The Opium Addict
Saint Mark Ji Tiangjing was in many ways an exemplary Catholic. As the doctor for his village and as a husband, father and grandfather, he was completely serious about living his faith.
But Mark had one big problem: during a bout of painful illness in early middle age, he self-medicated with opium. Mark’s illness got better, but he soon realised he’d become dependent on the highly addictive drug he’d used to treat himself.
Mark’s local priest had a hard time understanding. Not grasping the complexities of addiction, he reasoned that if his penitent kept confessing the same sin every time, he must not really want to change.
Mark was told not to come back to confession, nor to receive the Eucharist, until he returned to a respectable way of life.
For the next thirty years Mark’s life was a solitary battle. He never kicked the addiction for all his prayer and all his effort, but his refusal to give up was preparing him for something greater.
In 1899 an anti-Western rebellion swept through China, and Chinese Christians were its primary targets. Mark was taken by the rebels along with his entire family. “Where are we going, Grandpa”, his grandson asked him. Mark replied: “We’re going home.”
St Mark Ji Tiangjing is one of many Chinese martyrs, but his unique story helps us understand St Paul’s maxim: “it is when I am weak that I am strong.”
St Paul had pleaded with God to take away his ‘thorn in the flesh’, but had received the answer in prayer: “My grace is enough for you, my strength is made perfect in weakness” (Corinthians 12:7-10).
St Mark is a sign for all of us who suffer with a weakness we fear we may never overcome, that God can make us prayerfully dependent on him, not in spite of, but through those weaknesses.
The Unfaithful Priest
There’s no getting around it: a Catholic Priest who doesn’t hold fast to his vows is a disaster. Not only is he failing to live his vocation, he also weakens the faith of those around him. He’s a sign of the corruption and scandal that the Church has always been plagued by.
So Saint Andreas Wouters, a deeply compromised priest in the 16th century Netherlands, is never going to be the subject of a long and edifying biography. Known to everyone as a drinker and womaniser, he was under suspension from his office when a group of extremist Protestants captured his hometown in 1572.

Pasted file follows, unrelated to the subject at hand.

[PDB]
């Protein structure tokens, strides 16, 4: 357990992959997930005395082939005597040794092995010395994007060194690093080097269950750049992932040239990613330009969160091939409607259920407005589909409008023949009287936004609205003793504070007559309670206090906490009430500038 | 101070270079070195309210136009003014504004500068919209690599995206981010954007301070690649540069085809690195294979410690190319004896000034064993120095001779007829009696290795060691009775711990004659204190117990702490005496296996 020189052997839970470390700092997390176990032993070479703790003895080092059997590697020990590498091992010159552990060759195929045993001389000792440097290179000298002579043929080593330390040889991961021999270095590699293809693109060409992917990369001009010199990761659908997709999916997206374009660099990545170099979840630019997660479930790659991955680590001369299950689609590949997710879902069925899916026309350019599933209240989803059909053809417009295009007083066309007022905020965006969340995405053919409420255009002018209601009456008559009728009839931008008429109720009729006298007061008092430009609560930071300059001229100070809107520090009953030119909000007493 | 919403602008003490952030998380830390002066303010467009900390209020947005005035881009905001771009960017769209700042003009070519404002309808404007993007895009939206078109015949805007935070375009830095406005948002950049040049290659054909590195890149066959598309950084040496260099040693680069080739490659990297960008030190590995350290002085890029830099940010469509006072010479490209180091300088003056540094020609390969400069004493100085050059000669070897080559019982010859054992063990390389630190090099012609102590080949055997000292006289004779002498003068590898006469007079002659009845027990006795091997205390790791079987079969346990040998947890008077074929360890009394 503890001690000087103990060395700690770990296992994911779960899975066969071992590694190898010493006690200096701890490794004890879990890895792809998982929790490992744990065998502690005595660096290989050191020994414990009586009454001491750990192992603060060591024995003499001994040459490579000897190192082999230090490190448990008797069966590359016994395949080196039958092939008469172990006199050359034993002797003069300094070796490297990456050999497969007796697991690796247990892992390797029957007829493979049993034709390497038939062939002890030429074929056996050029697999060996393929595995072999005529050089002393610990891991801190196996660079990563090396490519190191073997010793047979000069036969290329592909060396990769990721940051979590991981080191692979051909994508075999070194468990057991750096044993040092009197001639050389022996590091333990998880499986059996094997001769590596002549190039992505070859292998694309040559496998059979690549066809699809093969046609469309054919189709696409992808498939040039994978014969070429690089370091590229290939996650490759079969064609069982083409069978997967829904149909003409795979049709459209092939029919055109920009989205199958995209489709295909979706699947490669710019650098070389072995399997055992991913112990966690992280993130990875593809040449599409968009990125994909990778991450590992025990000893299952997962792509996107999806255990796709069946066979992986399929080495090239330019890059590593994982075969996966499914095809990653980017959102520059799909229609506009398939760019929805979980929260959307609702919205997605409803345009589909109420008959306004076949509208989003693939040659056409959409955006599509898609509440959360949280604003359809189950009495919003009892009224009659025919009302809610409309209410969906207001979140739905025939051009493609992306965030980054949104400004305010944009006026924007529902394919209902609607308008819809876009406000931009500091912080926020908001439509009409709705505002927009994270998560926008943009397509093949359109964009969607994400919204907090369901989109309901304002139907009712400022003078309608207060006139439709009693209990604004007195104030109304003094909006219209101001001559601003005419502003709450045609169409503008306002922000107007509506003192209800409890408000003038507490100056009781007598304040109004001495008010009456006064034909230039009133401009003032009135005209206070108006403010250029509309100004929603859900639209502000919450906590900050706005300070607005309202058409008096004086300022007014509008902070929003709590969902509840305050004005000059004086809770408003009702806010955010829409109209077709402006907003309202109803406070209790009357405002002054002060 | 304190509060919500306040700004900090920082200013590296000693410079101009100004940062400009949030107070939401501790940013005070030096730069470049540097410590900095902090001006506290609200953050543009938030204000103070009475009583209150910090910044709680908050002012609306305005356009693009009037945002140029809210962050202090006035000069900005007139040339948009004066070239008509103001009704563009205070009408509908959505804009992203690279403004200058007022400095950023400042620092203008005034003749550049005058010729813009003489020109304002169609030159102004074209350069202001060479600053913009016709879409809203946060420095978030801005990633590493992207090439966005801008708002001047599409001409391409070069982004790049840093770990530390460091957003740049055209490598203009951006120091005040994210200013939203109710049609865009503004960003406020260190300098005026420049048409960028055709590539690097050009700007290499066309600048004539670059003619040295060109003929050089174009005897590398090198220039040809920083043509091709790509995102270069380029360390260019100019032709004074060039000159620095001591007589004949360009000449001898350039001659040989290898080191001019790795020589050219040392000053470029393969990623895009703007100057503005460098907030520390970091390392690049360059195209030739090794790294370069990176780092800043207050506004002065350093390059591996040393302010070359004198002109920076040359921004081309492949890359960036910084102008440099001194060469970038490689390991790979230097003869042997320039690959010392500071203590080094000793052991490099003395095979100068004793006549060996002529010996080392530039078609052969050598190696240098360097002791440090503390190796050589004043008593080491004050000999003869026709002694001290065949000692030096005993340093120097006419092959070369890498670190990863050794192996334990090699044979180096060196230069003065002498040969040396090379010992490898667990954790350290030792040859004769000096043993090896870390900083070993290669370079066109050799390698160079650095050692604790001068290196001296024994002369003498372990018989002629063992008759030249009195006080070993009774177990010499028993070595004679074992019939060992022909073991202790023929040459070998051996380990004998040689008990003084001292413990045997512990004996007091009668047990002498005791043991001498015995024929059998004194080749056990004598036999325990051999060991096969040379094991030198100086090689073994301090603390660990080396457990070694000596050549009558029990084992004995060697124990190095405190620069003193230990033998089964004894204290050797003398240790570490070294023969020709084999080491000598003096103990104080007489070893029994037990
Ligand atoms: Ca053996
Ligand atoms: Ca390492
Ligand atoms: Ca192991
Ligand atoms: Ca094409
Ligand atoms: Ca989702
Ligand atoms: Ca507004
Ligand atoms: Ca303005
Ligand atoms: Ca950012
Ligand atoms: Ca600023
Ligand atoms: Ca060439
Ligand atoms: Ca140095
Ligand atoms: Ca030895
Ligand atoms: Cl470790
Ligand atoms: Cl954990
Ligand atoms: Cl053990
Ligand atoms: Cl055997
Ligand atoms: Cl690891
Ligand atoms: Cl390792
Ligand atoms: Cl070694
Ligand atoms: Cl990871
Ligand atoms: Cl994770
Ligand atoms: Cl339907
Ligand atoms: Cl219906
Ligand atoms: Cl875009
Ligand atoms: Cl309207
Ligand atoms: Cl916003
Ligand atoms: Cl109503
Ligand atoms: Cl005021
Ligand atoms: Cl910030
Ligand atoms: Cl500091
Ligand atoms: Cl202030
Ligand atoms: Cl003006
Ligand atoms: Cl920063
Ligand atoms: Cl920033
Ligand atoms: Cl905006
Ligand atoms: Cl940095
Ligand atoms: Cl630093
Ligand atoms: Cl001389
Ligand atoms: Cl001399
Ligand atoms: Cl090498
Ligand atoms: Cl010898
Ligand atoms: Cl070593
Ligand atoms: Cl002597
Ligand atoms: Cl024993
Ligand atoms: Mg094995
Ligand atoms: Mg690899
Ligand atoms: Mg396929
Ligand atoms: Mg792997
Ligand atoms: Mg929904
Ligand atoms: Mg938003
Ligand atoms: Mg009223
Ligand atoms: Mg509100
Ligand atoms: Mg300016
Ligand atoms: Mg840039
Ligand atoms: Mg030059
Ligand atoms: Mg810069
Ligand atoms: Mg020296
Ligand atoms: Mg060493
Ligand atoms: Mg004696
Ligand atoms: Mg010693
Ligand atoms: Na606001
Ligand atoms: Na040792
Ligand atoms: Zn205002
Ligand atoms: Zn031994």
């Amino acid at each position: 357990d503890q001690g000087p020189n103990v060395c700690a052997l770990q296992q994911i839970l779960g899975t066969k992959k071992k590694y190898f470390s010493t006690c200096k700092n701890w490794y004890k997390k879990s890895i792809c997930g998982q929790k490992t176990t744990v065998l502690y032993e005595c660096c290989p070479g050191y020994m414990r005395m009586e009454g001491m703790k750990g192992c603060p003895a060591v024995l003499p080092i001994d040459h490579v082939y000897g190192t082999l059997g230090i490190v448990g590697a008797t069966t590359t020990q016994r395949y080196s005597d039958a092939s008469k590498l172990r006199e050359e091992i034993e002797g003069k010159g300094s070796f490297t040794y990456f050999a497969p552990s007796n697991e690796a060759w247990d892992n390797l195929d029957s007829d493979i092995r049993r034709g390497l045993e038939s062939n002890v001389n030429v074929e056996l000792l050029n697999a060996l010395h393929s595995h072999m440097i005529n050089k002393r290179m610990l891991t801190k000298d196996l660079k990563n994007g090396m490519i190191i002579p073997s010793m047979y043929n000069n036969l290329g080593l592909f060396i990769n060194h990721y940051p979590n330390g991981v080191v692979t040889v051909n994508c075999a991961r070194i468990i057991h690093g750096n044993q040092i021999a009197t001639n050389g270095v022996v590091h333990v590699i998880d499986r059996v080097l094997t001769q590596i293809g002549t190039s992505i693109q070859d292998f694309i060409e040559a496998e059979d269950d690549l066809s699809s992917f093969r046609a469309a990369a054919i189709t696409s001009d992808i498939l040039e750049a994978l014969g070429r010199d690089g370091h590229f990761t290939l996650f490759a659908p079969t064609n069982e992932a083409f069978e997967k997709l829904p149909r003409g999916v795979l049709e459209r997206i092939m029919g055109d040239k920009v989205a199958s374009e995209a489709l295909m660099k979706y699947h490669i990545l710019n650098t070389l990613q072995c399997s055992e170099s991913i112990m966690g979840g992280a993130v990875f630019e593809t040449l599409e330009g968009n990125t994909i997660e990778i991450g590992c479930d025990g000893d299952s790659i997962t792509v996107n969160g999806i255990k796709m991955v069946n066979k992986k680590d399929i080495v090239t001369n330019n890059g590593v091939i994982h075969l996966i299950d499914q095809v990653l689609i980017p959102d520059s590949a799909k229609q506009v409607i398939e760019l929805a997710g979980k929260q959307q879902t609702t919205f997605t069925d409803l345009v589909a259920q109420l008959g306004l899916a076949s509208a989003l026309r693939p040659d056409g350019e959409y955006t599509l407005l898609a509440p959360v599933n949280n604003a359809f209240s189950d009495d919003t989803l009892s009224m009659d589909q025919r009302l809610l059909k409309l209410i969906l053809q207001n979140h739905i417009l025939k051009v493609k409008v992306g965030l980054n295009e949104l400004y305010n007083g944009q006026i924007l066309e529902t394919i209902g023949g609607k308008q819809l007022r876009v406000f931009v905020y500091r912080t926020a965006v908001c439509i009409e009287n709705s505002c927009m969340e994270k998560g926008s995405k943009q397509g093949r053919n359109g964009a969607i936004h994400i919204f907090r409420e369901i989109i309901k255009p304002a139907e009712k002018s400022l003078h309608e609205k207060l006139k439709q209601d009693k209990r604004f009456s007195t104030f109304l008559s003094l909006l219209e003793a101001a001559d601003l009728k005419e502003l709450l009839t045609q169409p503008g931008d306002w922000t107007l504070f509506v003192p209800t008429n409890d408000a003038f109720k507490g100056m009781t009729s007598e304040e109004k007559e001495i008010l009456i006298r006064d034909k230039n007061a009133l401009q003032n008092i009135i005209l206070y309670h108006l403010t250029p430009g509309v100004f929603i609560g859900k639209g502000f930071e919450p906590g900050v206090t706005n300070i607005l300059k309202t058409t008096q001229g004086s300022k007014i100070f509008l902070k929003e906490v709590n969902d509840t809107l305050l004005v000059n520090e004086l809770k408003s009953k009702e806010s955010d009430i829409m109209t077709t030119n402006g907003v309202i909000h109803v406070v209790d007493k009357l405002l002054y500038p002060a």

They’d already rounded up 11 Franciscans from a nearby friary and several other local priests (including one saintly Dominican who’d rushed into the town to try and help them).
Imprisoned in a barn with his brother priests and tortured, something changed for Andreas. When he was offered the chance to save himself by denying the Real Presence of Christ in the Eucharist, the weakness of his past life was transformed into the heroic virtue of perseverance.
Reconciled to the Church, he was hanged with the other captives shortly afterwards. Mocked by his murderers, he calmly replied “A fornicator, I was. A heretic, never.”
Saint Andreas is a reminder for us that it’s never too late – and the mess is never too big – to start again: as long as there’s a single hour left to work in the Vineyard, the labourers can still earn their wages.
The Village Hellraiser
Blessed Franz Jäggerstätter was a husband, father and farmer who chose to be beheaded by the Nazis rather than join their army: the only person in his rural Austrian village who was willing to stand up to them.
That outstanding Christian witness, however, would not have seemed likely to anyone who knew him in his youth.
Franz owned a motorcycle, liked getting drunk and getting into fights, and fathered at least one child out of wedlock. You know the type. The son of unmarried parents himself, he’d been raised by his mother and step-father after his own father was killed in the First World War.
Things began to change when he met Franziska Schwaninger. The couple married when he was 29, and after she dragged him to Rome for a pilgrimage-honeymoon, Franz began to attend Mass daily and even to give alms, despite being a poor man himself.
Franz managed to defer his conscription to the German army four times, but in 1943 he was arrested for refusing to serve.
His parish priest and numerous others tried to persuade him to join, but he was sure he could not. Only his wife stood by him, agreeing that Nazi ideology was completely contrary to the Christian faith and could not be co-operated with.
Many argued that someone of his social standing didn’t need to worry about this kind of question, if educated bishops and politicians were willing to go along with it. Others that his first duty was to his wife and children.
Franz held firm, saying that he had no right to take the lives of other husbands and fathers simply to protect his own. He was tried by a military court and executed shortly afterwards, at the age of 36.
The parallels between Blessed Franz and another martyr of conscience, Thomas More, are as striking as the differences between them.
Taken together, perhaps they show us that the external circumstances of our lives: background, education, even our past sins, are not quite as important as we might think they are. What really matters is how we respond in the hour that God calls us to be his witnesses.